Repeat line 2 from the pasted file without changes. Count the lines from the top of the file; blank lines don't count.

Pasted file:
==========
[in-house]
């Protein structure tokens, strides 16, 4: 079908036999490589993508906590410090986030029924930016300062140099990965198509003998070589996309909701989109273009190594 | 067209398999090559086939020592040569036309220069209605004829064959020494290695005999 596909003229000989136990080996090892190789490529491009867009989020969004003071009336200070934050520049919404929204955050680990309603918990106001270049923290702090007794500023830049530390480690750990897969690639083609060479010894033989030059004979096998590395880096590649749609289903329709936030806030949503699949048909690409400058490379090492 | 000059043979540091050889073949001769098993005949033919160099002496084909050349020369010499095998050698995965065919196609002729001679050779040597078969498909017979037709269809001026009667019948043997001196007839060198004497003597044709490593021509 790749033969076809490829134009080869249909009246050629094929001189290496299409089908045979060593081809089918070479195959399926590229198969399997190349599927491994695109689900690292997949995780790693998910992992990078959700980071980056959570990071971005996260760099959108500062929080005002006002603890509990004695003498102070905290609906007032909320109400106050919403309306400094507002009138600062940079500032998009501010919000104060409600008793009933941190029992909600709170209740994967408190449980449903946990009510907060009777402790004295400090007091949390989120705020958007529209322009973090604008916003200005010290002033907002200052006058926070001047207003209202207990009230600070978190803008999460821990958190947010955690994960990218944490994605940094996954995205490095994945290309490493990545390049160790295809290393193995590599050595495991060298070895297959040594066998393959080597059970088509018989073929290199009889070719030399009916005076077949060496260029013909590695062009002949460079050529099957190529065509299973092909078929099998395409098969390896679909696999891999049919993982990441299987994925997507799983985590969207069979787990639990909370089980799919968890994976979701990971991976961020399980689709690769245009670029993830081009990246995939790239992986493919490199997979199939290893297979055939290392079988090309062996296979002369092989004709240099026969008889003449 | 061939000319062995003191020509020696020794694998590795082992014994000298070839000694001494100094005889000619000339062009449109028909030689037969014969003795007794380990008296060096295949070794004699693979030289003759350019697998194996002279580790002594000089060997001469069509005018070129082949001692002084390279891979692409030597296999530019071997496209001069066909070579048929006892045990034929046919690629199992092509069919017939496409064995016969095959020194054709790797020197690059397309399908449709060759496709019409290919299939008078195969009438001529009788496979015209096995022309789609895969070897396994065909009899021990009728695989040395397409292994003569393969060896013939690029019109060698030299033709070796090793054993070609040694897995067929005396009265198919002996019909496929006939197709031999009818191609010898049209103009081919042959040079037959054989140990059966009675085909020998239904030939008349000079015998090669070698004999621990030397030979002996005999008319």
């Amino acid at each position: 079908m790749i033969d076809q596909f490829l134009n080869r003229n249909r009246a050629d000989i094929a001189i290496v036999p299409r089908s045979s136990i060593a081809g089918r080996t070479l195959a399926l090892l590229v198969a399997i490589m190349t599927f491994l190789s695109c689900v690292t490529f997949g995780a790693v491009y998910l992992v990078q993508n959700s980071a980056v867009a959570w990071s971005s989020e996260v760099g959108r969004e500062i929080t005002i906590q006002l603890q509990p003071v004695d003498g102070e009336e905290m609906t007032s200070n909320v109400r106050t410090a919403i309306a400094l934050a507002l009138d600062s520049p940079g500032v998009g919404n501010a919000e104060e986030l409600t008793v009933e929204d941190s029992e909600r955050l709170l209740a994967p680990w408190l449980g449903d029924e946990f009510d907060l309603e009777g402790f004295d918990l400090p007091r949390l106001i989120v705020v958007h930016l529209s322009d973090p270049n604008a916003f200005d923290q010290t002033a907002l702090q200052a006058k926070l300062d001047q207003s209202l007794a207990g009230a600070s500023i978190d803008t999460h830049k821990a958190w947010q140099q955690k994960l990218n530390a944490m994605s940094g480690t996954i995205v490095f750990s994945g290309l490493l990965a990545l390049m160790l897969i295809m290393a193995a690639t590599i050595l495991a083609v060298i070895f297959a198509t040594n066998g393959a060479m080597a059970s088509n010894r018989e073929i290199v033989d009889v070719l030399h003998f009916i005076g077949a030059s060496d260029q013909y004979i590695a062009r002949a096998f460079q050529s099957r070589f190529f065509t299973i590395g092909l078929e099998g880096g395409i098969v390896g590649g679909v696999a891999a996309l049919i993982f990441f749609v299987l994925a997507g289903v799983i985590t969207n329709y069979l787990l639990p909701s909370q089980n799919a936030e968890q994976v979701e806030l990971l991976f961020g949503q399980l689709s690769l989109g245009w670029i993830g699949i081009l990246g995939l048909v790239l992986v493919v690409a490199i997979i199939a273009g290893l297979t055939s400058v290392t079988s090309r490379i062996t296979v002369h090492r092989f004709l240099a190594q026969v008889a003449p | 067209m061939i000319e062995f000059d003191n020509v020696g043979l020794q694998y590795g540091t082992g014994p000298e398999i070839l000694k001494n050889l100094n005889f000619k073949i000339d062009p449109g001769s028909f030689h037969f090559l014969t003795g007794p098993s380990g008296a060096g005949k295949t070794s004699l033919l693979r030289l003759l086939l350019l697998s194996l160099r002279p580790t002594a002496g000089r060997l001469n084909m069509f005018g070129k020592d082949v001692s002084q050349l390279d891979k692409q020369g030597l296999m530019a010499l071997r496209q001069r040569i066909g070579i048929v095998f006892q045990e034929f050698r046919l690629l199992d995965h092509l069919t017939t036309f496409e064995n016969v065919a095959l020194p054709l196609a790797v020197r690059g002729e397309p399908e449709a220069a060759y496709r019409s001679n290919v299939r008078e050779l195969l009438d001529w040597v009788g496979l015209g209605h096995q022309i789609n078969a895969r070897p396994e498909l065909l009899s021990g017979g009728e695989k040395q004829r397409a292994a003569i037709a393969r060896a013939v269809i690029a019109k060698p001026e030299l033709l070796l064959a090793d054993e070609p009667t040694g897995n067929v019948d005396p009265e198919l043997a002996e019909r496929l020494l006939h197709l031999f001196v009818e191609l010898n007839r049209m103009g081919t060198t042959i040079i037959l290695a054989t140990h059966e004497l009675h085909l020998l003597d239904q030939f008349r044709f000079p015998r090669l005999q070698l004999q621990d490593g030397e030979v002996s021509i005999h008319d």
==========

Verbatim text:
């Protein structure tokens, strides 16, 4: 079908036999490589993508906590410090986030029924930016300062140099990965198509003998070589996309909701989109273009190594 | 067209398999090559086939020592040569036309220069209605004829064959020494290695005999 596909003229000989136990080996090892190789490529491009867009989020969004003071009336200070934050520049919404929204955050680990309603918990106001270049923290702090007794500023830049530390480690750990897969690639083609060479010894033989030059004979096998590395880096590649749609289903329709936030806030949503699949048909690409400058490379090492 | 000059043979540091050889073949001769098993005949033919160099002496084909050349020369010499095998050698995965065919196609002729001679050779040597078969498909017979037709269809001026009667019948043997001196007839060198004497003597044709490593021509 790749033969076809490829134009080869249909009246050629094929001189290496299409089908045979060593081809089918070479195959399926590229198969399997190349599927491994695109689900690292997949995780790693998910992992990078959700980071980056959570990071971005996260760099959108500062929080005002006002603890509990004695003498102070905290609906007032909320109400106050919403309306400094507002009138600062940079500032998009501010919000104060409600008793009933941190029992909600709170209740994967408190449980449903946990009510907060009777402790004295400090007091949390989120705020958007529209322009973090604008916003200005010290002033907002200052006058926070001047207003209202207990009230600070978190803008999460821990958190947010955690994960990218944490994605940094996954995205490095994945290309490493990545390049160790295809290393193995590599050595495991060298070895297959040594066998393959080597059970088509018989073929290199009889070719030399009916005076077949060496260029013909590695062009002949460079050529099957190529065509299973092909078929099998395409098969390896679909696999891999049919993982990441299987994925997507799983985590969207069979787990639990909370089980799919968890994976979701990971991976961020399980689709690769245009670029993830081009990246995939790239992986493919490199997979199939290893297979055939290392079988090309062996296979002369092989004709240099026969008889003449 | 061939000319062995003191020509020696020794694998590795082992014994000298070839000694001494100094005889000619000339062009449109028909030689037969014969003795007794380990008296060096295949070794004699693979030289003759350019697998194996002279580790002594000089060997001469069509005018070129082949001692002084390279891979692409030597296999530019071997496209001069066909070579048929006892045990034929046919690629199992092509069919017939496409064995016969095959020194054709790797020197690059397309399908449709060759496709019409290919299939008078195969009438001529009788496979015209096995022309789609895969070897396994065909009899021990009728695989040395397409292994003569393969060896013939690029019109060698030299033709070796090793054993070609040694897995067929005396009265198919002996019909496929006939197709031999009818191609010898049209103009081919042959040079037959054989140990059966009675085909020998239904030939008349000079015998090669070698004999621990030397030979002996005999008319």